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Sin Clave No Hay Na
MEDITATIONS ON TWO DESCARGAS, PART I
Chuchito Sets Fire to Green Mill
No arrests made.......
Yours truly has seen and heard enough that he isn't surprised very often and pleasantly surprised even less so. Having heard that Chuchito Valdes (who happens to be the son of Chucho Valdes and grandson of Bebo Valdes but plays well enough that he would still be a must-see if he were named Chuchito Jones) was coming up from Cancún for a couple of Chicago dates at the Green Mill, I psyched myself up for something great to share with you -- the start of a new tour with a stellar ensemble maybe? A new CD project about to be unleashed perhaps? --something like that in the news department.
No such luck. No tour, no new CD announcement to share with you. This was what it was - a 2-night stand at the Green Mill, one of Chicago's best jazz venues with musicians assembled specially for the occasion. Not only that, but not all of the musicians had even played with each other before (although most of them had). For better or worse, I was about to check out a couple of true descargas. When I asked about a set list, a couple of the musicians laughed. Time to cross the fingers and hope for the best, but considering who this is, maybe we'll get lucky...
Probably 90+% of the true jam sessions that go down in clubs nowadays aren't really worth writing about even when they are pleasant. Those of us who are serious listeners persevere in attending these because the exceptions not only are worth writing about, but the best ones even cook on a level far above anything you'll hear in a studio or a more structured, rehearsed live session. It all comes down to the musicians, the material and level of inspiration that descends upon the proceedings.
The Friday night set featured Chuchito on piano, Steve Sachse on bass, Frankie Ocasio on congas, Fred Cantu on trumpet and flugelhorn, Jose Diaz on bongo and Rafael Monteagudo on traps. The second night had Joe Frau on timbales instead of Jose Diaz on bongo and Tim Madden on trombone instead of Fred Cantu on trumpet. Steve flew in from Washington DC for the occasion; back home he plays with several bands including Sin Miedo, a DC-area based salsa band. Rafael, originally from Cuba, is now a New Yorker with powerful jazz chops, but he also plays with La Bolá, New York's excellent Timba band. Frankie is a local who has performed with several groups including Chuchito's earlier group when the latter haunted Chicago for a time. Fred Cantu is also a local who plays with several groups including Jose Valdes; Joe Frau is also a local who plays with other bands including Orchestra Infraverde, and Jose Diaz is also a local.
Although many of the songs had real names, I understood soon enough while I was listening why a set list wasn't in the picture -- these really were descargas in the grand tradition, which means that the kitchen sink was frequently quoted in different numbers, with a bit of Almendra here and Satin Doll there popping in for a visit in the middle of a piece. I also understood why some of them flew in from DC and NY to make this date. This wasn't just a group of really good musicians backing Chuchito -- these guys were all excellent soloists in their own right and had enough stage sense to turn together on a dime. The result sounded as tight as any prepared show but with a much higher energy level as the band and the audience all fed off each other. This was the level of enthusiasm that Panart was trying to capture in the 50s with Cachao, Julio Gutierrez et al in the Cuban Jam Session and Descargas recordings, but Panart didn't have the benefit of a live audience adding to the energy level, and solos were usually much shorter and simpler then than now.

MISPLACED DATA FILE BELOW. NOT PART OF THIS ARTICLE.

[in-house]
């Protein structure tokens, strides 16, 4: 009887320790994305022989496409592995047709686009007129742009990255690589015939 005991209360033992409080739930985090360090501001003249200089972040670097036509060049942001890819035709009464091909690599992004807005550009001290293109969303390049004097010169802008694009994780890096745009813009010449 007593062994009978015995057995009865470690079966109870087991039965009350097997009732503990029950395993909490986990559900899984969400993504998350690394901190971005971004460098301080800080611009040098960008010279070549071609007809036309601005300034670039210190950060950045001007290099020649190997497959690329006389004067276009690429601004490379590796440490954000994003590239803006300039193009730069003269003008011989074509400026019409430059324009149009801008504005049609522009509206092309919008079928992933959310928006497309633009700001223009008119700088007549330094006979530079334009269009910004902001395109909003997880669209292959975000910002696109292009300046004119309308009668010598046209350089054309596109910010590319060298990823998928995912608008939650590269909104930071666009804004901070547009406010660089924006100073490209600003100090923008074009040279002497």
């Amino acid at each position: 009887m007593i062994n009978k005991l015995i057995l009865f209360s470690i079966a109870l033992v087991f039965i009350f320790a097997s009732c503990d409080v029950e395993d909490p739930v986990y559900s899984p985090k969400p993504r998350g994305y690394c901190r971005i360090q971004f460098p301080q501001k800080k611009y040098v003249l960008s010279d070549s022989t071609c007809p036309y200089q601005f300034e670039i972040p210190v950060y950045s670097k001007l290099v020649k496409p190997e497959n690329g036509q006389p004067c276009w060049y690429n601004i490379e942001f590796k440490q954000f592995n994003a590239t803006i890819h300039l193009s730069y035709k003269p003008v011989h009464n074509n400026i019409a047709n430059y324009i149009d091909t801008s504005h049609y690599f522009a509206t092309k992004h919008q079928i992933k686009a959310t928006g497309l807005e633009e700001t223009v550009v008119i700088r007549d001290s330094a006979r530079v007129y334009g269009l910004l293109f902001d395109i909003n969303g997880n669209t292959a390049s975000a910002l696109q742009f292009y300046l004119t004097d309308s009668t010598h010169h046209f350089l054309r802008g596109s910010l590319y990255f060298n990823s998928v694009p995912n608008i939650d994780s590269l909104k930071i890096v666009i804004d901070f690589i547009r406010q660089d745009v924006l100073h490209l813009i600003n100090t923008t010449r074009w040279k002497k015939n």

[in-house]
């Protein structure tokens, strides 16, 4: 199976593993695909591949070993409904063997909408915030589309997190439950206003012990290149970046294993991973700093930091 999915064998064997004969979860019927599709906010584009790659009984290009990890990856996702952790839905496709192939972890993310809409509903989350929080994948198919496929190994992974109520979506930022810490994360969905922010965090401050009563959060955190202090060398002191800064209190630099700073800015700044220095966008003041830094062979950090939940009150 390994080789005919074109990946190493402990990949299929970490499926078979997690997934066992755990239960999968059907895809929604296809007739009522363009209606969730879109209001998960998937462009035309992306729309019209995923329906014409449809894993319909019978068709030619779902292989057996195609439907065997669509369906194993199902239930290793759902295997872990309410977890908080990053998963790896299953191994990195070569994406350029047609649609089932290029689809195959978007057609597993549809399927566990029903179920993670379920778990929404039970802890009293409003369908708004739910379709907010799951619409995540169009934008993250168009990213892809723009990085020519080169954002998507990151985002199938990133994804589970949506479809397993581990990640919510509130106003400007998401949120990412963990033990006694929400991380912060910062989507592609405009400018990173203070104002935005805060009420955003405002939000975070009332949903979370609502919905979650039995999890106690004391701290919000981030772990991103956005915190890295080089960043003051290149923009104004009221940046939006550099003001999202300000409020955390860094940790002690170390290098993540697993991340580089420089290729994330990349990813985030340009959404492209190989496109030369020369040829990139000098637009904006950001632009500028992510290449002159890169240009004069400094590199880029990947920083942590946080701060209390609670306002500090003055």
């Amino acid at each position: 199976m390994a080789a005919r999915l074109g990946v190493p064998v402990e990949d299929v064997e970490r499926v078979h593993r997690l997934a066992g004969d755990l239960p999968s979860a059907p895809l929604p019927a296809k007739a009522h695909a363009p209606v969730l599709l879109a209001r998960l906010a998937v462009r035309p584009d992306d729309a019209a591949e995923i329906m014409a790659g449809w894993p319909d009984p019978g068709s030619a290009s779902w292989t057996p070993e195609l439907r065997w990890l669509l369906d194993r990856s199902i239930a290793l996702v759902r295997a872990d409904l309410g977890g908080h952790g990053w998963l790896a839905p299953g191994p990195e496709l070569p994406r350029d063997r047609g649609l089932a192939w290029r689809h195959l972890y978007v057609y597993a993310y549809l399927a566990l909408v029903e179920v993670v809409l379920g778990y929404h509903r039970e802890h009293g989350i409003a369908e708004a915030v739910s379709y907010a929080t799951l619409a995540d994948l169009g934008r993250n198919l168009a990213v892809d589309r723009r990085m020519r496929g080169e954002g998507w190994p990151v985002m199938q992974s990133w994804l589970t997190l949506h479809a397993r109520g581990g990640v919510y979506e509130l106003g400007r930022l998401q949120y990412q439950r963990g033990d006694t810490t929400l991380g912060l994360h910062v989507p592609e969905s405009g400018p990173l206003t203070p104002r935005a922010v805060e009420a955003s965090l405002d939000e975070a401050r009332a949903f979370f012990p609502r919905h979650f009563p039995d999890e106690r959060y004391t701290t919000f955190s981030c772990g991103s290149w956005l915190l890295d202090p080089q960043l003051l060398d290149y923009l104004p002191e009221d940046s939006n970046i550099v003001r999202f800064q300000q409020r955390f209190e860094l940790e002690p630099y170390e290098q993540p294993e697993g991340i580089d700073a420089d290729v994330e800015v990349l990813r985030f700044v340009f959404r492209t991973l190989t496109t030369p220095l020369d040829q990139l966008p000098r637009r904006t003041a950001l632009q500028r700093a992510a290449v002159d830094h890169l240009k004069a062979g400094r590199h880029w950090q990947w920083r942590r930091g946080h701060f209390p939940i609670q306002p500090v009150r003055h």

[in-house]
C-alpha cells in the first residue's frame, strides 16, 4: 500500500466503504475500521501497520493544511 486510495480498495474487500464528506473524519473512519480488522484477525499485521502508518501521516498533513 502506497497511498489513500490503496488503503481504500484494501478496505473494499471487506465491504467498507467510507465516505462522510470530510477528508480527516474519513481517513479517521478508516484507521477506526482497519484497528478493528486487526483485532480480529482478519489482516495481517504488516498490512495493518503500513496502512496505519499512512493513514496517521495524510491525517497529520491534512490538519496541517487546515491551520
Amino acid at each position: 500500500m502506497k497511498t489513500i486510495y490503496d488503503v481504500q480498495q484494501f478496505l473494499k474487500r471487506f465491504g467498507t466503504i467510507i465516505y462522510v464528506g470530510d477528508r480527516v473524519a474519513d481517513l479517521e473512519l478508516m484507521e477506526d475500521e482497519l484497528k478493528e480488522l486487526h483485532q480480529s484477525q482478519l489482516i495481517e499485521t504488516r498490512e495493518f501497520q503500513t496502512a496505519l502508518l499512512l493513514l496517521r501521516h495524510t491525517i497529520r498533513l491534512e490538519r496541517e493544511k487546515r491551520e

Click this photo for more pictures of the group
Chuchito himself is a very audiovisual performer; when he is fired up, he makes Jerry Lee Lewis look like a zombie with rigor mortis by comparison, dancing with the piano now, then using it for a percussion instrument, even plucking the innards, the hands a total blur during his faster passages. If only because he has a larger palette available to paint with than his ancestors had, his technique already stands up well with theirs and will probably clearly surpass it in time barring any misfortunes as he ages.
But this wasn't all about him. The rest of the cast turned in great nights as well. Fred Cantu, Steve Sachse, Tim Madden and Rafael Monteagudo in particular turned in solo work of a calibre that seldom gets heard live in this genre (which probably explains what motivated Steve and Rafael to make the trip from out East). Considering that TIm literally passed out his business card to the rest of the musicians when he arrived, that is a particularly noteworthy accomplishment. We're going to be looking into their other projects in the future to see what's up there. We suspect that they might not get to stretch out as much in other settings as they did here, but if we're wrong, there are some major finds to be made.